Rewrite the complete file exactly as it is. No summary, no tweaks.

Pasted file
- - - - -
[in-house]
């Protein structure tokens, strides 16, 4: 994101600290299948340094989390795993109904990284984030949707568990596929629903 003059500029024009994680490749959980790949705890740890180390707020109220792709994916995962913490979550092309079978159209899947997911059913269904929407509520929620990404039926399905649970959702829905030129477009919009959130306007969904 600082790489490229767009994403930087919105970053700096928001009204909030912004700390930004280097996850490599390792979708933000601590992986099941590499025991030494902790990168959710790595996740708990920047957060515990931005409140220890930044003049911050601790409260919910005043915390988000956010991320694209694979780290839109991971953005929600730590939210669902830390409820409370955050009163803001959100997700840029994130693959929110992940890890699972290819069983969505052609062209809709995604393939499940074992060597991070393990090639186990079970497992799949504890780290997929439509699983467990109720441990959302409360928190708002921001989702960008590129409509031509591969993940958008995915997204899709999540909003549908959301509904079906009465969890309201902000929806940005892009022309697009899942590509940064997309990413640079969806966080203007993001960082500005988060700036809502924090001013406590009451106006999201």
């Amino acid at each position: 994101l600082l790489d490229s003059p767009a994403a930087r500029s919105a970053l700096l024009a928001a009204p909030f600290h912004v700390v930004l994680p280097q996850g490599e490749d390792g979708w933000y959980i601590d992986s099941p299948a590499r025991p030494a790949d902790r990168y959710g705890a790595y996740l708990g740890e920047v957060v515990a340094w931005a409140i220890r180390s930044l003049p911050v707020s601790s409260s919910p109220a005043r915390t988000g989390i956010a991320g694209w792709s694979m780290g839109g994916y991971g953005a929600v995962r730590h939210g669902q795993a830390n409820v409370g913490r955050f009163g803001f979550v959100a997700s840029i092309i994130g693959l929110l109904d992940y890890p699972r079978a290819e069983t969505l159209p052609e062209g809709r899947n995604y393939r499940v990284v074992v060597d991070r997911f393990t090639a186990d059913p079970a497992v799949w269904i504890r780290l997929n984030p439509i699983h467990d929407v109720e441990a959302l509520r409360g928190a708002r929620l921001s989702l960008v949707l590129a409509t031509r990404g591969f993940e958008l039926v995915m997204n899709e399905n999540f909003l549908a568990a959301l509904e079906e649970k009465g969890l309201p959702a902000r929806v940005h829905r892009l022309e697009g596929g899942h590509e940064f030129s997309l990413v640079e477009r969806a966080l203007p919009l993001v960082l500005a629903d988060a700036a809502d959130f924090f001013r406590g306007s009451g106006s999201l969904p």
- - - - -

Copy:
[in-house]
């Protein structure tokens, strides 16, 4: 994101600290299948340094989390795993109904990284984030949707568990596929629903 003059500029024009994680490749959980790949705890740890180390707020109220792709994916995962913490979550092309079978159209899947997911059913269904929407509520929620990404039926399905649970959702829905030129477009919009959130306007969904 600082790489490229767009994403930087919105970053700096928001009204909030912004700390930004280097996850490599390792979708933000601590992986099941590499025991030494902790990168959710790595996740708990920047957060515990931005409140220890930044003049911050601790409260919910005043915390988000956010991320694209694979780290839109991971953005929600730590939210669902830390409820409370955050009163803001959100997700840029994130693959929110992940890890699972290819069983969505052609062209809709995604393939499940074992060597991070393990090639186990079970497992799949504890780290997929439509699983467990109720441990959302409360928190708002921001989702960008590129409509031509591969993940958008995915997204899709999540909003549908959301509904079906009465969890309201902000929806940005892009022309697009899942590509940064997309990413640079969806966080203007993001960082500005988060700036809502924090001013406590009451106006999201």
């Amino acid at each position: 994101l600082l790489d490229s003059p767009a994403a930087r500029s919105a970053l700096l024009a928001a009204p909030f600290h912004v700390v930004l994680p280097q996850g490599e490749d390792g979708w933000y959980i601590d992986s099941p299948a590499r025991p030494a790949d902790r990168y959710g705890a790595y996740l708990g740890e920047v957060v515990a340094w931005a409140i220890r180390s930044l003049p911050v707020s601790s409260s919910p109220a005043r915390t988000g989390i956010a991320g694209w792709s694979m780290g839109g994916y991971g953005a929600v995962r730590h939210g669902q795993a830390n409820v409370g913490r955050f009163g803001f979550v959100a997700s840029i092309i994130g693959l929110l109904d992940y890890p699972r079978a290819e069983t969505l159209p052609e062209g809709r899947n995604y393939r499940v990284v074992v060597d991070r997911f393990t090639a186990d059913p079970a497992v799949w269904i504890r780290l997929n984030p439509i699983h467990d929407v109720e441990a959302l509520r409360g928190a708002r929620l921001s989702l960008v949707l590129a409509t031509r990404g591969f993940e958008l039926v995915m997204n899709e399905n999540f909003l549908a568990a959301l509904e079906e649970k009465g969890l309201p959702a902000r929806v940005h829905r892009l022309e697009g596929g899942h590509e940064f030129s997309l990413v640079e477009r969806a966080l203007p919009l993001v960082l500005a629903d988060a700036a809502d959130f924090f001013r406590g306007s009451g106006s999201l969904p």